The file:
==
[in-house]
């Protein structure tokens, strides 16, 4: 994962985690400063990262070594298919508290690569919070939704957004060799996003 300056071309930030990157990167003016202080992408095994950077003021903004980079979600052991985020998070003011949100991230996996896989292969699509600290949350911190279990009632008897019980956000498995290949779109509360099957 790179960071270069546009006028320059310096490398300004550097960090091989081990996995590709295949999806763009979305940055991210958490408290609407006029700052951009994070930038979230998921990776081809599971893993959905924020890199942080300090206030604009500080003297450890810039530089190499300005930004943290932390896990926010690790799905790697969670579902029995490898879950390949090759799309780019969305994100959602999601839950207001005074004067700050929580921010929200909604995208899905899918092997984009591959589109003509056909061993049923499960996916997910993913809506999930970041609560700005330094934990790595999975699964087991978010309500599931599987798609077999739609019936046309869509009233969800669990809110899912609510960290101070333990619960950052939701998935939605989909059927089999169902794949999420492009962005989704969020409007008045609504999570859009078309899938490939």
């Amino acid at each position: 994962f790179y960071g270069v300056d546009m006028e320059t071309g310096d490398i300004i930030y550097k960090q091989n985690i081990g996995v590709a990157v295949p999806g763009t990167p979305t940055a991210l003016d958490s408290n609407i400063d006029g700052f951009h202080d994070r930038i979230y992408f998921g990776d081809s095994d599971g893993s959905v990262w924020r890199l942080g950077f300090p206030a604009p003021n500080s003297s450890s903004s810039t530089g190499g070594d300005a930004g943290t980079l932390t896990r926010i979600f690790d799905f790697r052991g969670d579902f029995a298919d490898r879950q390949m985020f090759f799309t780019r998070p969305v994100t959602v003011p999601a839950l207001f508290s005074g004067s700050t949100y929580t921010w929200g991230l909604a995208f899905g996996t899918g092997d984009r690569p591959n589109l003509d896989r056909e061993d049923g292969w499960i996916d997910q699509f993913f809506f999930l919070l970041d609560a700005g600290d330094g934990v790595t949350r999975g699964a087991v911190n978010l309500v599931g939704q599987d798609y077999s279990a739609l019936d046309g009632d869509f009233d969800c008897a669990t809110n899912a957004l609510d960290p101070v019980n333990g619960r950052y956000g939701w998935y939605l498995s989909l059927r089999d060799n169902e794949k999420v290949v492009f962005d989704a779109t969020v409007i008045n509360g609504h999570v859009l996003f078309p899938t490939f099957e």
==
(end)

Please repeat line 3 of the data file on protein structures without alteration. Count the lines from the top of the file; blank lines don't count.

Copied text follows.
């Amino acid at each position: 994962f790179y960071g270069v300056d546009m006028e320059t071309g310096d490398i300004i930030y550097k960090q091989n985690i081990g996995v590709a990157v295949p999806g763009t990167p979305t940055a991210l003016d958490s408290n609407i400063d006029g700052f951009h202080d994070r930038i979230y992408f998921g990776d081809s095994d599971g893993s959905v990262w924020r890199l942080g950077f300090p206030a604009p003021n500080s003297s450890s903004s810039t530089g190499g070594d300005a930004g943290t980079l932390t896990r926010i979600f690790d799905f790697r052991g969670d579902f029995a298919d490898r879950q390949m985020f090759f799309t780019r998070p969305v994100t959602v003011p999601a839950l207001f508290s005074g004067s700050t949100y929580t921010w929200g991230l909604a995208f899905g996996t899918g092997d984009r690569p591959n589109l003509d896989r056909e061993d049923g292969w499960i996916d997910q699509f993913f809506f999930l919070l970041d609560a700005g600290d330094g934990v790595t949350r999975g699964a087991v911190n978010l309500v599931g939704q599987d798609y077999s279990a739609l019936d046309g009632d869509f009233d969800c008897a669990t809110n899912a957004l609510d960290p101070v019980n333990g619960r950052y956000g939701w998935y939605l498995s989909l059927r089999d060799n169902e794949k999420v290949v492009f962005d989704a779109t969020v409007i008045n509360g609504h999570v859009l996003f078309p899938t490939f099957e």